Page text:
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Lawyer flags additional risks with gift and loan back arrangements

By miranda-brownlee-momentummedia-com-au
January 16 2023
2 minute read
matthew burgess smsf
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Following the ATO’s recent warning concerning gift and loan back arrangements involving SMSFs, a specialist lawyer has highlighted some other risks with these arrangements.

Last month, the ATO issued a warning to SMSFs flagging their concerns about a particular asset protection arrangement, marketed as the Vestey Trust.

In a recent article, View Legal director Matthew Burgess said that this particular scheme is a type of gift and loan back arrangement, aimed at providing asset protection that would be otherwise problematic due to related tax and stamp duty asset transfer costs.


Mr Burgess explained that with a gift and loan back arrangement, the owner of an asset gifts an amount equal to their equity in the asset to a family trust or low risk spouse. 

“The family trust then lends an amount of money to the owner and takes a secured mortgage over the property or registers a security interest on the Personal Property Securities Register over the personal assets of the individual the protection is intended for,” he stated.

“Implemented correctly, the gift and loan back approach ensures there are no CGT or stamp duty consequences to achieving asset protection, subject to the claw back rules under the bankruptcy regime and various state based property or conveyancing acts.”

The ATO in its update warned that the arrangement was a compliance risk for SMSFs as it may contravene one or more super laws.

The Tax Office cautioned that this kind of arrangement may:

  • Result in the giving of a ‘charge’ over, or in relation to, a fund asset by the SMSF trustee
  • Involve the ‘borrowing’ of money by the SMSF trustee
  • Expose fund assets to unnecessary risk if it’s not clear who owns them
  • Cause the fund to be maintained in a way that doesn’t comply with the sole purpose test.

For arrangements that don’t involve SMSFs, Mr Burgess explained that where implemented appropriately, gift and loan back arrangements can potentially be a valid and effective asset protection strategy despite the high profile case of Re Permewan No 2 [2022] QSC 114.

However, he warned that there are a myriad of potential issues that still need to be considered.

“For example, care should always be taken to ensure that the trust which will make the secured loan does not itself conduct risky activities such as running a business,” said Mr Burgess.

While the arrangements can be entered into without registering a mortgage, if this step is not taken, the trust that has made the loan will simply be an unsecured creditor, he explained.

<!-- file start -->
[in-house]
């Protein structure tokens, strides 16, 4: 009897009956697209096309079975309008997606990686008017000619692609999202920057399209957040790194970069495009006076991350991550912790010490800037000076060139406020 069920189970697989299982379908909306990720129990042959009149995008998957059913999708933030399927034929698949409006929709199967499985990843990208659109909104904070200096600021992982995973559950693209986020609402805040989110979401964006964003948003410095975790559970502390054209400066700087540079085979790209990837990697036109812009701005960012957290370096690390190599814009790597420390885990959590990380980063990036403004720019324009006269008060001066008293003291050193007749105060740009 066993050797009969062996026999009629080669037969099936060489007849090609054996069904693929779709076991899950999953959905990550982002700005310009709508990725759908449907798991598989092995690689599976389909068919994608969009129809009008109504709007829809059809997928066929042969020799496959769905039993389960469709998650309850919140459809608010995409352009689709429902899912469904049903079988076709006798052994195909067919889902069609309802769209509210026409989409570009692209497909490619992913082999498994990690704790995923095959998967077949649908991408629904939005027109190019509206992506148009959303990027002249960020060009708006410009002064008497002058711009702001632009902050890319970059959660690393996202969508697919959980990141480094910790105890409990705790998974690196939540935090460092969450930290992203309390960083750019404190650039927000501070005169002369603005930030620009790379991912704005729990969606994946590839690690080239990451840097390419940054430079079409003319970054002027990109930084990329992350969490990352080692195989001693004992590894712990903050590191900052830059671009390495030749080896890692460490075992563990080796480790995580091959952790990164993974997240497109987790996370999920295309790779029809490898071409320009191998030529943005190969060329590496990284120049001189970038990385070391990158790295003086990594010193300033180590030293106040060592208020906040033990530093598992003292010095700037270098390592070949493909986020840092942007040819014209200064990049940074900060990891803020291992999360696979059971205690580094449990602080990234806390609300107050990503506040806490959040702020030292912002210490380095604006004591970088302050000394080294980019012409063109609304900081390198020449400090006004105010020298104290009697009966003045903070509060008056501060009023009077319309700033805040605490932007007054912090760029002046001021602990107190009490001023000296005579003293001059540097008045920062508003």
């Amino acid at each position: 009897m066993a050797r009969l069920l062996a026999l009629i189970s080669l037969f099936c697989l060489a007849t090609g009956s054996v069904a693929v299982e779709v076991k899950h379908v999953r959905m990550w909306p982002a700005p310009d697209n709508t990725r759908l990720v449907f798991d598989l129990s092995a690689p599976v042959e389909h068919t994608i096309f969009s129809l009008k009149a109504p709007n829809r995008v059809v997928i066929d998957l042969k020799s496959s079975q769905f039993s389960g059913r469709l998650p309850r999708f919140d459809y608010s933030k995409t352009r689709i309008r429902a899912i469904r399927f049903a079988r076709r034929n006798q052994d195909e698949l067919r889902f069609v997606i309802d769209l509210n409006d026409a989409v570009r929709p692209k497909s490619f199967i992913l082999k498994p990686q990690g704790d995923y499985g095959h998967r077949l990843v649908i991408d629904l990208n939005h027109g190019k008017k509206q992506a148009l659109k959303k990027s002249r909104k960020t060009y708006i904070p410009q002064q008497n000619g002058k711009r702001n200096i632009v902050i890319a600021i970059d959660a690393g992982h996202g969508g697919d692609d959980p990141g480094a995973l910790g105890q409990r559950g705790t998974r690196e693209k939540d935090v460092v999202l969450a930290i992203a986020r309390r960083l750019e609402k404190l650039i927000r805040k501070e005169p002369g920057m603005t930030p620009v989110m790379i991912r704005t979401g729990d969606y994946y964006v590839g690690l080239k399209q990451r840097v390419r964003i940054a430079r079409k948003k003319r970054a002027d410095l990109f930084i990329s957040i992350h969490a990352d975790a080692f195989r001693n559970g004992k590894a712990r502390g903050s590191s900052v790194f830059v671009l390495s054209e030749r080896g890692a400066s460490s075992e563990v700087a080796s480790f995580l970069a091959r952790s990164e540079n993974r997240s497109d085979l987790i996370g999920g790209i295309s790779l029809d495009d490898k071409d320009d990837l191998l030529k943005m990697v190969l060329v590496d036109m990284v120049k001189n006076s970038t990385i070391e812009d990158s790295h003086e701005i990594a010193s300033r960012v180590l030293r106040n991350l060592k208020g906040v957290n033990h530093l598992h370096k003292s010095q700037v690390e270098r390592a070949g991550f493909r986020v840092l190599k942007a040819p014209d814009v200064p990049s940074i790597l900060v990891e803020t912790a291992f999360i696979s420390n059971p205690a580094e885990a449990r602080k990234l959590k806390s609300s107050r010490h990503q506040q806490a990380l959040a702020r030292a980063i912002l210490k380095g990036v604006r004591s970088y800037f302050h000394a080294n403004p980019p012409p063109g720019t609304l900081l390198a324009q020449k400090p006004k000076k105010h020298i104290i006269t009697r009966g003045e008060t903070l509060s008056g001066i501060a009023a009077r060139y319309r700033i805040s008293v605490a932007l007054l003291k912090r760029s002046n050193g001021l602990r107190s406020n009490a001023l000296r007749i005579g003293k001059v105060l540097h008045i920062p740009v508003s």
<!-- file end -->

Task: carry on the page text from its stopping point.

The impact of the arrangement in relation to potentially accessing the small business tax concessions should also be carefully considered, he cautioned.

“While a family home should be excluded from the $6 million test, a secured loan will generally be included if the trust is an affiliate or ‘connected entity’ under the Tax Act [Income Tax Assessment Act 1936],” he stated.

Mr Burgess also explained that where a third party financier already has a mortgage over the property, they will generally require a deed of priority securing that lending (to whatever level it may be from time to time) as a first priority before the trust’s second mortgage. 

The provisions of the Tax Act under subdivision EA also need to be considered, he said.

“While there has been some significant dilution of the circumstances where subdivision EA will apply given the Tax Office’s approach to UPEs, in some situations it remains potentially relevant,” he stated.

“In particular, the second ‘tranche’ of the gift and loan back arrangement involving a loan out of a trust can be problematic if at the time the loan is made, there was an unpaid distribution to a corporate beneficiary.”

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Miranda Brownlee

Miranda Brownlee

Miranda Brownlee is the deputy editor of SMSF Adviser, which is the leading source of news, strategy and educational content for professionals working in the SMSF sector.

Since joining the team in 2014, Miranda has been responsible for breaking some of the biggest superannuation stories in Australia, and has reported extensively on technical strategy and legislative updates.
Miranda also has broad business and financial services reporting experience, having written for titles including Investor Daily, ifa and Accountants Daily.

You can email Miranda on: miranda.brownlee@momentummedia.com.au